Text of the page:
The health economics of palliative care

Palliative care is family-centred care for those with life-limiting illnesses. Contrary to many treatments, palliative care primarily focuses on optimising quality of life rather than extending it. This SIG will help to promote increasing research into the health economics of palliative care, including economic evaluations alongside clinical trials; quasi-experimental analysis using administrative datasets; and qualitative work and choice experiments to provide further knowledge of how of palliative care outcomes can be captured and measured.

Aim

To promote increasing research into the health economics of palliative care, including economic evaluations alongside clinical trials; quasi-experimental analysis using administrative datasets.

Objectives

  • Provide an opportunity for researchers to share work programs to identify areas of overlap (opportunities to collaborate) and gaps (opportunities for new research programs), as well as to minimise duplication
  • Develop a research agenda for the health economics of palliative care within Australia, ideally to be published as a working paper or journal article
  • Develop links to key government and health service stakeholders to understand their issues, and how research can better help to inform their decisions.
  • An online forum on the health economics of palliative care, scheduled for March/April 2024, to bring together researchers across Australia
  • Development of a research agenda for the economics of palliative care, to identify key issues, gaps and research themes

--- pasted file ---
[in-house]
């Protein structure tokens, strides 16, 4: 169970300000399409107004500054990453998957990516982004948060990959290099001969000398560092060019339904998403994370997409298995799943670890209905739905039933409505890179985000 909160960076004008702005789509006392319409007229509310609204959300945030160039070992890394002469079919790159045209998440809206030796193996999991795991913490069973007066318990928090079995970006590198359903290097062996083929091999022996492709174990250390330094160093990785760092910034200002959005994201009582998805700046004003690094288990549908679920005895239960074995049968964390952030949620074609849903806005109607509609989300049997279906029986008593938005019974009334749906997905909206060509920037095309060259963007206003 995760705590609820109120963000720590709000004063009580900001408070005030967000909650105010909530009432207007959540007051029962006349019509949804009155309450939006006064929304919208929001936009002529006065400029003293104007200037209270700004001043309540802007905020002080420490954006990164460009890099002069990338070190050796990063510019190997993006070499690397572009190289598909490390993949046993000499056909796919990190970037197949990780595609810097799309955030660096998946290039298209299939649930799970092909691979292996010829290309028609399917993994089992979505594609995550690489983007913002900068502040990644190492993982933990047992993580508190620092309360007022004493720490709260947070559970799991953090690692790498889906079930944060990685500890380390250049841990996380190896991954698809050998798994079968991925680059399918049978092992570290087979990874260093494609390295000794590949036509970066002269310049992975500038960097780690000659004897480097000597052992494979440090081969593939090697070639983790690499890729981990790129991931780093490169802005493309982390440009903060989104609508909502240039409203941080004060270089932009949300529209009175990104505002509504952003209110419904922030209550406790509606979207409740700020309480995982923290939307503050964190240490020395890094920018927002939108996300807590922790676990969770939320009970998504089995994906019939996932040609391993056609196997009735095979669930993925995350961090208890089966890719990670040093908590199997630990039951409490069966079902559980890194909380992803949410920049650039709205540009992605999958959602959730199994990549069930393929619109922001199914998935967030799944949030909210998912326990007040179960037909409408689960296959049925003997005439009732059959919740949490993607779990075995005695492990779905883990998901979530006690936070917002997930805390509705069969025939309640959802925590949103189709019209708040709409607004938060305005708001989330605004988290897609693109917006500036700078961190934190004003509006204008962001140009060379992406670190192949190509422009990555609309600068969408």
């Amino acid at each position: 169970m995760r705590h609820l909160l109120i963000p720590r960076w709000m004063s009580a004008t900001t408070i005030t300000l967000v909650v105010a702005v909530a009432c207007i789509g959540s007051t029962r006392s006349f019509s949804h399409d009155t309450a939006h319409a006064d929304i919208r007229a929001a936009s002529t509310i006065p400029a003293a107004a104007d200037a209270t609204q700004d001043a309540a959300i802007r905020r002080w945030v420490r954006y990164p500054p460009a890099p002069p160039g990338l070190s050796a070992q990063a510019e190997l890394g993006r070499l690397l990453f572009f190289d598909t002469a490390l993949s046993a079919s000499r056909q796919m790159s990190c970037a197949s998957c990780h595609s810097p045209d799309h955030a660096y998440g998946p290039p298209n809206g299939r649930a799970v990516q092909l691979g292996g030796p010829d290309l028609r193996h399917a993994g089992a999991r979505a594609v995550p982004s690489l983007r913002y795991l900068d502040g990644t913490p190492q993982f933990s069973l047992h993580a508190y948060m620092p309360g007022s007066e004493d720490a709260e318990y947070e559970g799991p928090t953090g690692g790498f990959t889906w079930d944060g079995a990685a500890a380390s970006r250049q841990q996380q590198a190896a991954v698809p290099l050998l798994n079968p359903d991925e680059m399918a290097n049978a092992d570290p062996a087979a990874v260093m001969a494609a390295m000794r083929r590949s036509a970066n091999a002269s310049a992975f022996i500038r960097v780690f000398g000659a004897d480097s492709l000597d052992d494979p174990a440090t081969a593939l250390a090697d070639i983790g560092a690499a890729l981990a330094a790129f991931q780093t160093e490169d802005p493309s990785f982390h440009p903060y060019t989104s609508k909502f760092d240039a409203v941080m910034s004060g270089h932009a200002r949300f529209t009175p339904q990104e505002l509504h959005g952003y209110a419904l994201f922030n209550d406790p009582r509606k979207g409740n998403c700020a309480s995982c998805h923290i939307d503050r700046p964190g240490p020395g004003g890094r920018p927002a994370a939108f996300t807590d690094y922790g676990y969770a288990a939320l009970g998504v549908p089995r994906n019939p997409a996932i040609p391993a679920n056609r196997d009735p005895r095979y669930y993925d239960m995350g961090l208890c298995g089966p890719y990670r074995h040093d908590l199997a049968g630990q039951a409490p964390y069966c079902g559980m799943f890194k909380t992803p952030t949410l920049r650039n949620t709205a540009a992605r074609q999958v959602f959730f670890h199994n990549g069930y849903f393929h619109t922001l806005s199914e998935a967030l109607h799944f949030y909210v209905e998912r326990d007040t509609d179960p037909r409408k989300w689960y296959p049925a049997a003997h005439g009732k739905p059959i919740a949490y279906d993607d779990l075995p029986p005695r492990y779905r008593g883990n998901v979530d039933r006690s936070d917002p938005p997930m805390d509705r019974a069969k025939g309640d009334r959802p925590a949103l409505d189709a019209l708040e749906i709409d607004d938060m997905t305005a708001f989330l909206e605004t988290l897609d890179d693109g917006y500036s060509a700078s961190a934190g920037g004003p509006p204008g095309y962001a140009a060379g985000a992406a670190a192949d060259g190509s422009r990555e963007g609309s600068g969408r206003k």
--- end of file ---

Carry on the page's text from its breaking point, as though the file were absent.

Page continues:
• Establishment of a database of health economists working in this field
  • Organised palliative care session for palliative care research, and a SIG meeting, at AHES 2024 and/or 2025
  • Research dissemination with government, AIHW and Palliative Care Australia to promote findings from the group’s research, and to understand key issues from stakeholders.

If you would like to join the SIG, please email the conveners:

Chris Schilling at chris.schilling@unimelb.edu.au

Hannah Carter at hannah.carter@qut.edu.au)

Cate Bailey at cate.bailey@unimelb.edu.au

Conveners

Chris Schilling
Chris Schilling
The University of Melbourne

Chris Schilling is an Associate Professor in the Centre for Health Policy at the University of Melbourne, and Co-Director of the Health Economics and Simulation Modelling of Chronic Disease Unit. He is an applied health economist who has worked in senior positions across academia, government and consultancy. Chris uses advanced modelling techniques to influence key public policy decisions around chronic disease, health system reform and palliative care.

Hannah Carter
Hannah Carter
Queensland University of Technology

Hannah Carter is a Senior Research Fellow at the Australian Centre for Health Services Innovation at Queensland University of Technology. Her research program focusses on embedding rigorous economic evaluation within clinical trials and health services research projects. She has a strong interest in the application of health economic methods to palliative care settings. Her current NHMRC Investigator Grant aims to investigate consumer preference and health care resource use at the end of life.

Cate Bailey
Cate Bailey
The University of Melbourne

Cate Bailey is a Senior Research Fellow at Melbourne Health Economics with a focus on economic evaluation and quality-of-life measurement in the health and social care sectors. Prior to moving academia, Dr Bailey worked in Commonwealth and State governments as a senior policy advisor.